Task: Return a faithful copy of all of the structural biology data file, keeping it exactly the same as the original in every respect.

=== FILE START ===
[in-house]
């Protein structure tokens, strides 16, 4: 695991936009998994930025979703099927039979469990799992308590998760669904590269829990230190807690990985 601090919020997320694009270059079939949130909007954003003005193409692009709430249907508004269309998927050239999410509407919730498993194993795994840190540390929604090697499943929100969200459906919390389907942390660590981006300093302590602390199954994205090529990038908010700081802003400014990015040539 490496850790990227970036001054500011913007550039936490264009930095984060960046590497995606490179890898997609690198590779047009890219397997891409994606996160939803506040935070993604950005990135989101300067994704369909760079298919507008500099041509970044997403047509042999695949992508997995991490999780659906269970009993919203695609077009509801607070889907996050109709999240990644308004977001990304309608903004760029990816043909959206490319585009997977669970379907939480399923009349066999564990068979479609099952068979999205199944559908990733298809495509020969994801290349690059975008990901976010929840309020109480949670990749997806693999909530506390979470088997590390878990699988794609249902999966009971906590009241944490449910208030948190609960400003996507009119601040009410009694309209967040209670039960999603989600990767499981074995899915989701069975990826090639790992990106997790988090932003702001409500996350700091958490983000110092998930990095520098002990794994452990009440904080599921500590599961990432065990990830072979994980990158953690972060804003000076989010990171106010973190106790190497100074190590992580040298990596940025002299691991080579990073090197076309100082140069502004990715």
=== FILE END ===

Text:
[in-house]
């Protein structure tokens, strides 16, 4: 695991936009998994930025979703099927039979469990799992308590998760669904590269829990230190807690990985 601090919020997320694009270059079939949130909007954003003005193409692009709430249907508004269309998927050239999410509407919730498993194993795994840190540390929604090697499943929100969200459906919390389907942390660590981006300093302590602390199954994205090529990038908010700081802003400014990015040539 490496850790990227970036001054500011913007550039936490264009930095984060960046590497995606490179890898997609690198590779047009890219397997891409994606996160939803506040935070993604950005990135989101300067994704369909760079298919507008500099041509970044997403047509042999695949992508997995991490999780659906269970009993919203695609077009509801607070889907996050109709999240990644308004977001990304309608903004760029990816043909959206490319585009997977669970379907939480399923009349066999564990068979479609099952068979999205199944559908990733298809495509020969994801290349690059975008990901976010929840309020109480949670990749997806693999909530506390979470088997590390878990699988794609249902999966009971906590009241944490449910208030948190609960400003996507009119601040009410009694309209967040209670039960999603989600990767499981074995899915989701069975990826090639790992990106997790988090932003702001409500996350700091958490983000110092998930990095520098002990794994452990009440904080599921500590599961990432065990990830072979994980990158953690972060804003000076989010990171106010973190106790190497100074190590992580040298990596940025002299691991080579990073090197076309100082140069502004990715």